Friday was a perfect day for pictures at the beach in South Florida, but those who were catching their end of summer rays were sorely out of place.
On what would normally be a popular day at the beach, many were heeding the calls of Florida Governor Rick Scott as he gave his final plea for all residents and visitors to leave in the lower half of the state.
The Governor warned people in the area that this storm could mean life or death. The next message, as we heard from one Texas mayor before Hurricane Harvey made landfall, may very well be directions to ‘write name on arm to identify your body’.
As The National Hurricane Service put it, “this is as real as it gets.”
If warnings from officials weren’t enough, Irma spent the last two days tearing through the Caribbean where more than 20 people were killed, and islands flattened.
But even still, there will undoubtedly be those who choose to stay. With reasons ranging from a lack of funds to ‘I’m not in the mandatory evacuation zone’ or a foolish sense of optimism, many have chosen to ignore the warnings from officials and opted to weather the storm.
Those who decide to stay will likely stay safe during the storm — after 1992’s Hurricane Andrew many homes in the region were built to sustain hurricane force winds. The real dangers will come in the days after power outages, inoperable emergency services, and continued flooding claimed the majority of lives during Katrina and Harvey.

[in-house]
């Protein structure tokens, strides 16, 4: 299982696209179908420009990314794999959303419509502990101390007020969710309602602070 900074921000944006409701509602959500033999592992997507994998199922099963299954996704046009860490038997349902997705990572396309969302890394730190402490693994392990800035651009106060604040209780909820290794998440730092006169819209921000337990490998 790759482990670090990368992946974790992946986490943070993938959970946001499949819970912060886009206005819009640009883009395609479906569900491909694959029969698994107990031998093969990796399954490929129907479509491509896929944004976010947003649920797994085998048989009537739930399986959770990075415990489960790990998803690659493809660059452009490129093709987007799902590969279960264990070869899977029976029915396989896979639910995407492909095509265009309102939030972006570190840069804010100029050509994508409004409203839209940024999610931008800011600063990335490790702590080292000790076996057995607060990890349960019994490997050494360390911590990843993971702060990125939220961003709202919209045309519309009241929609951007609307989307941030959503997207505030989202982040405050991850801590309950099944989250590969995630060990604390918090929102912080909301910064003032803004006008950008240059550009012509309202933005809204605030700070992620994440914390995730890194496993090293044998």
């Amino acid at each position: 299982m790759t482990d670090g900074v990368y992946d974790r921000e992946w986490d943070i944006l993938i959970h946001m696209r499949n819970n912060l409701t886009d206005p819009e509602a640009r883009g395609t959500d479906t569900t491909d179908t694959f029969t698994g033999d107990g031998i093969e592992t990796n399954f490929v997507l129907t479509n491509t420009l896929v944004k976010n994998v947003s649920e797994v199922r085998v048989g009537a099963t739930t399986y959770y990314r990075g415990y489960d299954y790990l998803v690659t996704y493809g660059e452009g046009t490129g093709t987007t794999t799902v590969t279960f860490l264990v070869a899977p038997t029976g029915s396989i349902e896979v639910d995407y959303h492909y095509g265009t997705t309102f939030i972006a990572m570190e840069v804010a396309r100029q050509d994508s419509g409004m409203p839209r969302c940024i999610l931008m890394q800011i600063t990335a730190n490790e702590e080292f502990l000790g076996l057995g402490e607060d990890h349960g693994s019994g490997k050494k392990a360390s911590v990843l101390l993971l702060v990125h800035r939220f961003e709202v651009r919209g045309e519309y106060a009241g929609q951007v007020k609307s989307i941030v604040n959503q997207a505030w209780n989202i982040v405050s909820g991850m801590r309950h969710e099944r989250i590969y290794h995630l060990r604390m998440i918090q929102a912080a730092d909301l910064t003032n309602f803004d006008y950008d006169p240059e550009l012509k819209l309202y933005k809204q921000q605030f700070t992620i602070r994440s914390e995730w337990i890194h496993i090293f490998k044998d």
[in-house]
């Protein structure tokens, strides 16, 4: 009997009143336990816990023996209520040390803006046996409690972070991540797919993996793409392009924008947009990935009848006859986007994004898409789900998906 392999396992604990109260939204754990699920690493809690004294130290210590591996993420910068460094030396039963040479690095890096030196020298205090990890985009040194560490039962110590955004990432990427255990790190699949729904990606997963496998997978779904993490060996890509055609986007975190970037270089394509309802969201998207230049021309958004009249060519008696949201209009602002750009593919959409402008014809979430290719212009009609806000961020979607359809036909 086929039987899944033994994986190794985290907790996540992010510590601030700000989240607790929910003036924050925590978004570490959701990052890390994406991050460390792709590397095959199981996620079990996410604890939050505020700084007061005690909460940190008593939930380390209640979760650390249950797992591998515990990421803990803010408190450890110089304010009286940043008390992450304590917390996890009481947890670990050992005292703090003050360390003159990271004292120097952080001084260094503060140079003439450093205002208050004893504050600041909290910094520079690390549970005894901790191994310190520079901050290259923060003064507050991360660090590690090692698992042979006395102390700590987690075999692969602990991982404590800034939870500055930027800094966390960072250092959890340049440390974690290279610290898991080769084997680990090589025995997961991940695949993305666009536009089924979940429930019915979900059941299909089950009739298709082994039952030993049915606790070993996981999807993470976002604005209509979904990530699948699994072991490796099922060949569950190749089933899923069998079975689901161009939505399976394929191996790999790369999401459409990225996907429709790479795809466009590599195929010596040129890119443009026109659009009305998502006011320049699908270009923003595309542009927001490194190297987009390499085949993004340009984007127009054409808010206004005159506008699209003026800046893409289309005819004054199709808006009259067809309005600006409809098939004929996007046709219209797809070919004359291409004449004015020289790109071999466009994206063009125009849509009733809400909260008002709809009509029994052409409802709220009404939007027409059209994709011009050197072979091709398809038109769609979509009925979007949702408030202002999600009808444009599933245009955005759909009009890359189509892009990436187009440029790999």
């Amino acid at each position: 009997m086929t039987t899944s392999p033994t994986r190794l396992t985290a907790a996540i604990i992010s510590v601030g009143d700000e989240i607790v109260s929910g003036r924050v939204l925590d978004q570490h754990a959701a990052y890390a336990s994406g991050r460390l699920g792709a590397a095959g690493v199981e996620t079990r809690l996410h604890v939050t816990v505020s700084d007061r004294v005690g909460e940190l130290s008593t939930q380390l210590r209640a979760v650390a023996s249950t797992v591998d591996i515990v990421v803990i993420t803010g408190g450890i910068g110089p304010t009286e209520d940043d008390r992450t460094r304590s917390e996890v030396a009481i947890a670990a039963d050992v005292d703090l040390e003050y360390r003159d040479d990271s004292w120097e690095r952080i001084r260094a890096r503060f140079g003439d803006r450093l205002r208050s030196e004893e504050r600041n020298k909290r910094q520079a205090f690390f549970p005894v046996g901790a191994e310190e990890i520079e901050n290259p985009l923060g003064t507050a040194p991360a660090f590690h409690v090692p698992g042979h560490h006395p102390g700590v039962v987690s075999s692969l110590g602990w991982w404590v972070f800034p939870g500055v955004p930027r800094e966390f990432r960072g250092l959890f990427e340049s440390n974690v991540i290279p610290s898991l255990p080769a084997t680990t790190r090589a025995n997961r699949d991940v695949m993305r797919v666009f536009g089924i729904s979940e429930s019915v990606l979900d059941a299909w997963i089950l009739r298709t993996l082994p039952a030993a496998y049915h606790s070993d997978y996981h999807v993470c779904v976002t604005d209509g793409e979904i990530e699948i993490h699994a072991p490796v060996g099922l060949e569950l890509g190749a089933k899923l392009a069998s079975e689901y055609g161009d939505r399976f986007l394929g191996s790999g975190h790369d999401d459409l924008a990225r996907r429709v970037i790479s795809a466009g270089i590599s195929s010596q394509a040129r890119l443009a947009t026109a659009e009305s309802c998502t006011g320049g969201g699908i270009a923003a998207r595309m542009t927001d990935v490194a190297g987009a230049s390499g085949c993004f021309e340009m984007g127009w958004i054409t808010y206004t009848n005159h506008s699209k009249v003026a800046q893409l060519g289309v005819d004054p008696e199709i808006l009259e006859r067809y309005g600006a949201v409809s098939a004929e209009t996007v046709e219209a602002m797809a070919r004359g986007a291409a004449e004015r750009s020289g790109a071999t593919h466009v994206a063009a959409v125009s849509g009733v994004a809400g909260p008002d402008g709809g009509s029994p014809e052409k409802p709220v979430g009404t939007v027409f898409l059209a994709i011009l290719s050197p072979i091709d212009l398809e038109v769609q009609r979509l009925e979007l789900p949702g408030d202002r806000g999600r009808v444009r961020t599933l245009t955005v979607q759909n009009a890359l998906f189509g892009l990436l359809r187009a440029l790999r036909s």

And while it may be hard to pack up the car on a beautiful day in the sunshine state, the officials continue to encourage residents not to be lured by the calm before the storm and leave.
Despite protests from neighbors and family, Biscayne Bay resident Alberto Valdes told the New York Times he wasn’t leaving.
“How can you abandon your stuff?” said Valdes. “You work so hard to have it, and then walk away? It’s not an easy decision.”